Using the Samsung S4 (SCH-i545) with SK Telecom in South Korea
A relative is having trouble doing this, and I'm fairly certain it's doable, but need some advice.
Apparently, after going through the whole process through SK Telecom, the "Not a Verizon SIM card" popped up on her screen and they told her that she needed to contact Verizon in the U.S. and get her phone unlocked.
Multiple people at Verizon have told me that the phone comes unlocked and that there is no longer a 60 day period before the phone becomes unlocked. So it's not an issue of the phone being locked or unlocked.
Then they said that the frequency might be wrong and that the phone needs to support W-CMDA 2100 to work in Korea. This took some time figuring out, but as I understand it W-CDMA 2100 is also supported by the phone, but is listed as UMTS/HSPA+ 2100 if it's a Verizon phone. And it seems for data, that the LTE they use in Korea is the same as what Verizon uses in the U.S. The Verizon Iphone 5/5s are able to make use of LTE in Korea which gives me confidence that a Samsung LTE phone through Verizon should be able to do the same.
Has anyone else gone through the experience of setting up their Verizon S4 for use in Korea?
Re: Using the Samsung S4 (SCH-i545) with SK Telecom in South Korea
I am also trying to figure a lot of this out too so I can only share my understanding of my findings thus far...
Since you said you had a Verizon phone, I assume this means you have the model# i545. My conclusion is this phone cannot work on any of the major Korean phone carriers (I still hope to be proven wrong). You might need to dig and use some other 3rd party option as an alternative to get it to work, but I didn't bother checking those options as they are probably more expensive than renting a phone.
There are 2 reasons for my conclusion:
#1) Korea uses CDMA (I know Verizon is CDMA also, but more on that in a bit)
#2) the LTE frequency for Verizon's GS4 does NOT match any of the major phone carrier's frequency in Korea. (other GS4 models may have the appropriate frequency*, but not Verizon's model)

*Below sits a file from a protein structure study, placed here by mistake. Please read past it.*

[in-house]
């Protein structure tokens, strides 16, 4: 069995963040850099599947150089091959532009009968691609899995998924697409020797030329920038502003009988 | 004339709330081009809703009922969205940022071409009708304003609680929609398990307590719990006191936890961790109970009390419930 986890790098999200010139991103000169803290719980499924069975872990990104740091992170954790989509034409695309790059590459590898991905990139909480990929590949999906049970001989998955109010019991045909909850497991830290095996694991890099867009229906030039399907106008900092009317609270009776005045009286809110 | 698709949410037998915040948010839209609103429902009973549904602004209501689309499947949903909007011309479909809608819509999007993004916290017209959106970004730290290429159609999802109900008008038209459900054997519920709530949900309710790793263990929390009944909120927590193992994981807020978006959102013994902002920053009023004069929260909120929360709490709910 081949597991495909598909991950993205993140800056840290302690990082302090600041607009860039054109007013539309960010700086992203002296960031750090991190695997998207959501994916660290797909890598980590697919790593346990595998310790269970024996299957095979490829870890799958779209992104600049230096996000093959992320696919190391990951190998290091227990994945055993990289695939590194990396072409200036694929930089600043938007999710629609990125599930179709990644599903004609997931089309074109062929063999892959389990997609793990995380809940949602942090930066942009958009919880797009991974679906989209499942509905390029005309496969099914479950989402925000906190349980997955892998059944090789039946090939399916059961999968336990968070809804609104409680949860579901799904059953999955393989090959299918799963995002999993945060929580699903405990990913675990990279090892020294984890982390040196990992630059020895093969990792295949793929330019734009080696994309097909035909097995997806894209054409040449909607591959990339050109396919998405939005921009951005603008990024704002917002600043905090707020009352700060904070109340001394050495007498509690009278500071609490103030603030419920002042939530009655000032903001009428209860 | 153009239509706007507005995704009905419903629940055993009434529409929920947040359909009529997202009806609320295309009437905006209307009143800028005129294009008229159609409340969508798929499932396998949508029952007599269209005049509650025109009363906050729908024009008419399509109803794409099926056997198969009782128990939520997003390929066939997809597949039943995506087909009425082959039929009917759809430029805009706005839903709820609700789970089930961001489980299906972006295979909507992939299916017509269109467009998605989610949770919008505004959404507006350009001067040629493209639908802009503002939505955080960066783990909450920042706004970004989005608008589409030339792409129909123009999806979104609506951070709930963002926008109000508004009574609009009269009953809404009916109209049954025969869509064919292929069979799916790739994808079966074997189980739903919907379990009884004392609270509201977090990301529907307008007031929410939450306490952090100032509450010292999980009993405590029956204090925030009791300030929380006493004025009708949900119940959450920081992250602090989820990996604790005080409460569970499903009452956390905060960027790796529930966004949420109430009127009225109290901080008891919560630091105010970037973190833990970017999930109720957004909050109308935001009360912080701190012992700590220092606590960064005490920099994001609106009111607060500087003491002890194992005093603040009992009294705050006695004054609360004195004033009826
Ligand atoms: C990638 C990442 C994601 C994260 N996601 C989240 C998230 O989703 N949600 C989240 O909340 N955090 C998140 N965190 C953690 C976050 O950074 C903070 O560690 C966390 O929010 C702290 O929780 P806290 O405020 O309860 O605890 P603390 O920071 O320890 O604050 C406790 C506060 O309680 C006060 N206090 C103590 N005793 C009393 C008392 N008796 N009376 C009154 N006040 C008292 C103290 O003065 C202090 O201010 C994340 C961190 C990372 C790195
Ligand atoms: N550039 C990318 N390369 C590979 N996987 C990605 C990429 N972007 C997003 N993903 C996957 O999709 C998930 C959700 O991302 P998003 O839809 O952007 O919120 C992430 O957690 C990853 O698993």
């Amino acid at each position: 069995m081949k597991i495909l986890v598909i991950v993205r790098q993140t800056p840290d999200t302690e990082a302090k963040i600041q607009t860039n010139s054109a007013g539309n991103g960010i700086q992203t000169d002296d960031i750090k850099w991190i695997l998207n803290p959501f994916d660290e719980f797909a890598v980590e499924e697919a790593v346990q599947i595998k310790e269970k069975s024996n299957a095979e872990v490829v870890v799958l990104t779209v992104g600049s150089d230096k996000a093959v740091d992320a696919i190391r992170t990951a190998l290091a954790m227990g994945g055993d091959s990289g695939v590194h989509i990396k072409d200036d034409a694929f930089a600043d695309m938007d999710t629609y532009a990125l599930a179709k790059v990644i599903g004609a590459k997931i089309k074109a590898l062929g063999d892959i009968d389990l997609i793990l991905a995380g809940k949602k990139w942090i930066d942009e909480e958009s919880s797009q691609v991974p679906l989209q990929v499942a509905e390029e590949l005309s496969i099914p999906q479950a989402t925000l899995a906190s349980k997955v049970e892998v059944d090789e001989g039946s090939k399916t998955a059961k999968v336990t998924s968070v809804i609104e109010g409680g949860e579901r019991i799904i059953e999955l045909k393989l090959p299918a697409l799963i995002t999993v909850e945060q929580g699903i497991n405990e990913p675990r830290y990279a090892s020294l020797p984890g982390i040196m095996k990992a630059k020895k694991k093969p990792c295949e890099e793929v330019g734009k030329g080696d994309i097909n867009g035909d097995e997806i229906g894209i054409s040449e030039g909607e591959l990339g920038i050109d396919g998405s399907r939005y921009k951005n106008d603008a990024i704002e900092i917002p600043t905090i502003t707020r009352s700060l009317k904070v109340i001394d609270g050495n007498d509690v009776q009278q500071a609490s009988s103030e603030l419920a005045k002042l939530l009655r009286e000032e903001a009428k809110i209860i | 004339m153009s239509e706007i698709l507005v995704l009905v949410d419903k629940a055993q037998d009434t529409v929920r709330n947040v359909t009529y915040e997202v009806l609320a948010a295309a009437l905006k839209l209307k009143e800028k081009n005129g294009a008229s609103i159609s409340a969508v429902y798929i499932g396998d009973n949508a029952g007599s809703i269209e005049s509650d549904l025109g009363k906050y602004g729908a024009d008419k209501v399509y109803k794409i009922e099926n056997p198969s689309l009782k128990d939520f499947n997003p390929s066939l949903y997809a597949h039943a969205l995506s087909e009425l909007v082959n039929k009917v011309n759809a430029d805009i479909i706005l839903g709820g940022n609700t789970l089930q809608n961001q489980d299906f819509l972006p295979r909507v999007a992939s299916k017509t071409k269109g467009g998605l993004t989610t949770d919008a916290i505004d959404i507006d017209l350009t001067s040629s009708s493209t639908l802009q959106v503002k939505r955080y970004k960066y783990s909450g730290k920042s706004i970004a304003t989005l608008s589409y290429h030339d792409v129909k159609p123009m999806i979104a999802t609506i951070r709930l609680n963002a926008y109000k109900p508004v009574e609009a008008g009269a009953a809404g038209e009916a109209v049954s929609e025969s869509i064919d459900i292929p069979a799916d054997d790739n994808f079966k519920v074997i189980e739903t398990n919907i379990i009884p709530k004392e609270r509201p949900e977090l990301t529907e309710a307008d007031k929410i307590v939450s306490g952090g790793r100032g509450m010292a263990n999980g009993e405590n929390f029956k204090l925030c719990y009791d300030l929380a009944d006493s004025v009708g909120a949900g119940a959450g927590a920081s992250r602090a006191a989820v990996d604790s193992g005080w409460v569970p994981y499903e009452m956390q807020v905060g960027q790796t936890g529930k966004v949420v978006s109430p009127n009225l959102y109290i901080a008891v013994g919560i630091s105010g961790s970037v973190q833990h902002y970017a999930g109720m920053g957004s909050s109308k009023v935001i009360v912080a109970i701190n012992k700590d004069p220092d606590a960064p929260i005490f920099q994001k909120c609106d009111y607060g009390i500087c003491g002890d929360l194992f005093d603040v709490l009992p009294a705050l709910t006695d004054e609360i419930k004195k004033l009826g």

*You might think that you could just buy this 'other model GS4' and go along merrily in Korea and on Verizon in the US, but be warned, Verizon will not activate your 'other model GS4' on their networks because it is not approved. More on this in a bit also)
I will address #2 first because it is a short answer, which I'm sure you have already figured out. In order to operate via LTE, you need to have the phone able to work on the correct frequency. The Verizon GS4 operates on 750MHz and 1700MHz only , while Korea's main telecoms (SK, KT, LG) do no have these frequencies. I found the frequency information here . This is why Verizon's iPhone 5c and 5s CAN work over LTE in Korea because Verizon's iPhone model has a matching frequency on which to operate over.
So back to #1, Korea uses CDMA.
So the reason why this is a problem, despite Korea and Verizon both working on a CDMA network, is based on how they store identifying data. The identifying information is how carriers can keep track of what phones are on their network. GSM phones store this data on the SIM card so as long as you have a carrier approved SIM, you are good to go on GSM. CDMA however stores this data on the carrier side, meaning you need to get the phone registered and stored in their system before they let it on the network. Unfortunately, most CDMA telecoms will not just allow any old CDMA phone onto their network; it has to be an approved phone. What this means is Verizon CDMA phones technically could work on any CDMA network with matching frequency, but the reason it wont is not because Verizon locks you in, but because other CDMA carriers will lock you out. This is why I issued the warning about purchasing an 'other model GS4.' Verizon will not activate a GS4 unless it is a model i545, aka the Verizon GS4, and similarly why bringing your Verizon GS4 to a Korean phone carrier will result in them not activating your non-approved GS4. So for your situation in Korea, unless you can get one of the Telecoms to register your CDMA phone as "ok" on their network, your phone cannot get service.
If you were in a country like Taiwan or in Europe, that has GSM services, you would most likely be able to pop in a SIM and be good to go, but, since GSM is not an option, LTE is not an option, and CDMA most likely not an option, this cuts out all possible avenues for phone use.
No GSM = no 2g/3g/4g service
No CDMA = no 3g/4g service
No LTE = no 4g LTE service.
My conclusion as of now is Verizon's SG4 model# i545 can't work in Korea with a Korean phone carrier. Good Luck!
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